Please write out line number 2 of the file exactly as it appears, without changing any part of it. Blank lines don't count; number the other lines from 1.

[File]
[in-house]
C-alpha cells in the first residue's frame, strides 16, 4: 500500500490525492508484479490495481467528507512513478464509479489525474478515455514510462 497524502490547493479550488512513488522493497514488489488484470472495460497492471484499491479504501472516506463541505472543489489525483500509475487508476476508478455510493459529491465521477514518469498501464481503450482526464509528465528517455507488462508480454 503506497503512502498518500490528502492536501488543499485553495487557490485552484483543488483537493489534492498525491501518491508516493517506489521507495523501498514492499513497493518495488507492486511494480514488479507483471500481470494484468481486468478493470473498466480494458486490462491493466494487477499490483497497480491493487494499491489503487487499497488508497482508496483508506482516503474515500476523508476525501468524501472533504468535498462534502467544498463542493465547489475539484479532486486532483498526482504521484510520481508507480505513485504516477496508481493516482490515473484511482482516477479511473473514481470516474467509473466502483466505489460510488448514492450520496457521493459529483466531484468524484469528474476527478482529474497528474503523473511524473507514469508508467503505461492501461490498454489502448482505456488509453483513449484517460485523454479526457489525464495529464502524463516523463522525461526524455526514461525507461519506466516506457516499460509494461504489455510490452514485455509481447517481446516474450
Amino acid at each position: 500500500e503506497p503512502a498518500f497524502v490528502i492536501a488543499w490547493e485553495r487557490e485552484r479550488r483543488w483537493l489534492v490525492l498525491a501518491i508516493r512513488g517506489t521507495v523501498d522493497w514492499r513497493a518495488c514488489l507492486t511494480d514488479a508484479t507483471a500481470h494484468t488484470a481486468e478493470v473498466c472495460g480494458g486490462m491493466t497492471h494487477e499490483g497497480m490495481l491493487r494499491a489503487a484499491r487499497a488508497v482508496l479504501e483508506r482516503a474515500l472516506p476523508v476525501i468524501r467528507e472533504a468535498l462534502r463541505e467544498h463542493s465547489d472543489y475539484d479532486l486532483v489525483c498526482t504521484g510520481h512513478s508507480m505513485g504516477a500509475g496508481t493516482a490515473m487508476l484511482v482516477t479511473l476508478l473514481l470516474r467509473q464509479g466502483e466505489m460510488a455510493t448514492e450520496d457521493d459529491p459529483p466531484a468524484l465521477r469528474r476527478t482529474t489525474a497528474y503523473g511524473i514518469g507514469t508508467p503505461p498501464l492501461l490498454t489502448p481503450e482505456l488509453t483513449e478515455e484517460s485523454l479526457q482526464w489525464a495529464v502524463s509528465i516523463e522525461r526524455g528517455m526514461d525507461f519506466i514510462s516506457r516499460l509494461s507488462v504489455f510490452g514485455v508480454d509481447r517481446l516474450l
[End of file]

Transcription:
C-alpha cells in the first residue's frame, strides 16, 4: 500500500490525492508484479490495481467528507512513478464509479489525474478515455514510462 497524502490547493479550488512513488522493497514488489488484470472495460497492471484499491479504501472516506463541505472543489489525483500509475487508476476508478455510493459529491465521477514518469498501464481503450482526464509528465528517455507488462508480454 503506497503512502498518500490528502492536501488543499485553495487557490485552484483543488483537493489534492498525491501518491508516493517506489521507495523501498514492499513497493518495488507492486511494480514488479507483471500481470494484468481486468478493470473498466480494458486490462491493466494487477499490483497497480491493487494499491489503487487499497488508497482508496483508506482516503474515500476523508476525501468524501472533504468535498462534502467544498463542493465547489475539484479532486486532483498526482504521484510520481508507480505513485504516477496508481493516482490515473484511482482516477479511473473514481470516474467509473466502483466505489460510488448514492450520496457521493459529483466531484468524484469528474476527478482529474497528474503523473511524473507514469508508467503505461492501461490498454489502448482505456488509453483513449484517460485523454479526457489525464495529464502524463516523463522525461526524455526514461525507461519506466516506457516499460509494461504489455510490452514485455509481447517481446516474450